Just as silence can be unsettling for you, so too can it make an interviewer who has not been paying attention anxious, and when that happens they will look at you. At that point, you have their full attention. The one caution about silence is it really only works once in an interview. Use it wisely.
People who are very large may appear intimidating and though this is generally not as detrimental of perception as petiteness, it is worth being aware of. I recommend very large people work on appearing as friendly and outgoing as possible. Having a good sense of humor may help.
Laughing is great for all candidates, so long as it is genuine and not excessive or nervous laughter. Making a single self-deprecating remark in humor can be good. Making more than one is not.
The last consideration for age/maturity is how you sound. What is the language you use? Are you aware of differences in the language you use compared to that of older people? Do you answer in complete sentences? They don’t have to be long, but complete sentences make you sound more intelligent.
Another consideration for interviews that affects perception is the dress and it is worth spending some time discussing it. You should dress to respect the occasion of the interview. This means business clothing. For men—dark suit and a tie (keep to the conservative side with the tie). Dark socks and shoes that are appropriate with a suit, naturally.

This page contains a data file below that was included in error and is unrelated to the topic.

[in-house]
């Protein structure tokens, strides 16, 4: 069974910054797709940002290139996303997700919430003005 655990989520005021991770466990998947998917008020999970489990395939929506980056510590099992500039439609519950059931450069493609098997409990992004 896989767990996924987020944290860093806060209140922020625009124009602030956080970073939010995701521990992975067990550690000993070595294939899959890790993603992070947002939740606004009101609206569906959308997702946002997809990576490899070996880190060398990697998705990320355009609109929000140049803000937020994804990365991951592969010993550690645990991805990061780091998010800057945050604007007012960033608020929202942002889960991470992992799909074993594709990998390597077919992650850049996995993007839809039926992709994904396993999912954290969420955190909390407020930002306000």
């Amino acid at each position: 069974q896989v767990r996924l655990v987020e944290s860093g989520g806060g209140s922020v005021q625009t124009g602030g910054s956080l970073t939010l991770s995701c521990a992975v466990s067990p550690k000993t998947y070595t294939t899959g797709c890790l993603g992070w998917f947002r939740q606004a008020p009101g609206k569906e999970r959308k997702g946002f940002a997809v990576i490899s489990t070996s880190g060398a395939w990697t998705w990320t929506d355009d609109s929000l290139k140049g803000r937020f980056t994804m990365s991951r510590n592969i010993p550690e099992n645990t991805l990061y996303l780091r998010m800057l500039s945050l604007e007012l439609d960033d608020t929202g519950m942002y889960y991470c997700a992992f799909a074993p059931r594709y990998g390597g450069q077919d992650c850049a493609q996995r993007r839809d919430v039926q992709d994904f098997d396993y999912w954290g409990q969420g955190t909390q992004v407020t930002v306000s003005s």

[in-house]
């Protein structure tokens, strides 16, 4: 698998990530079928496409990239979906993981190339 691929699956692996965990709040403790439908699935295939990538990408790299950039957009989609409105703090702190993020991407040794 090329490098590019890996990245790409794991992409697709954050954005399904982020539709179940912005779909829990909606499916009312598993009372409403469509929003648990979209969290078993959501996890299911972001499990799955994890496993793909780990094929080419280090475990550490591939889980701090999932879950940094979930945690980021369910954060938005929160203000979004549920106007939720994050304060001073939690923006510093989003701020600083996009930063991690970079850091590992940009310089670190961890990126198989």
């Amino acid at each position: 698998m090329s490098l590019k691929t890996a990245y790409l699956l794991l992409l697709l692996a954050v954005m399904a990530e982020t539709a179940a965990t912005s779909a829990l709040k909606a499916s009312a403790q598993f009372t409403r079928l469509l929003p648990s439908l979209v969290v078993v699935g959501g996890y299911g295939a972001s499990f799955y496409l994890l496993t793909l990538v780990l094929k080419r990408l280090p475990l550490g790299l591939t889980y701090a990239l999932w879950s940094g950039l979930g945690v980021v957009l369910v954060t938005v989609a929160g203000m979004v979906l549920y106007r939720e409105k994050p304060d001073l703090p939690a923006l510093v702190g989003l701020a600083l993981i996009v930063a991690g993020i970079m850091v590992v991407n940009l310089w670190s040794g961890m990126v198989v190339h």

For women—You may wear a skirt-suit or a work-appropriate dress with a jacket if you wish, but this is not required. Especially if you are petite, you might want to avoid skirt-suits or dresses—they can make people see you as younger. A pant-suit is fine any time of the year and may be the most comfortable option. Business clothes for women usually come in black, navy or grey and you can add color in the blouse or tailored shirt you wear under your jacket.
Your clothes should not distract you or the interviewers—this is a professional setting, not a date. If you are cold and uncomfortable, you won’t be able to concentrate on your interview. Pick shoes carefully—if you wear heels, make sure you can be comfortable in them all day. You want to feel and look confident and relaxed.
Students sometimes make the mistake of over-dressing. Your interviewers are more interested in who you are than in what you are wearing. Your clothes should not be the main attraction. Overdressing says that your appearance is the most important thing about you and that is the wrong message.
Another important guideline is to dress to make you look older than you are unless you happen to be 27+. Again, women tend to have more options than men, particularly with regards to their hair and makeup. Glasses can help both men and women look older.
So, we’ve seen that managing perceptions is important for candidates. Perceptions of age correlate with perceptions of maturity. Issues of size, language, and appearance all affect the way in which an interviewer perceives the confidence of a candidate.
In the next lecture, I’ll discuss strategies for success in the traditional interview format.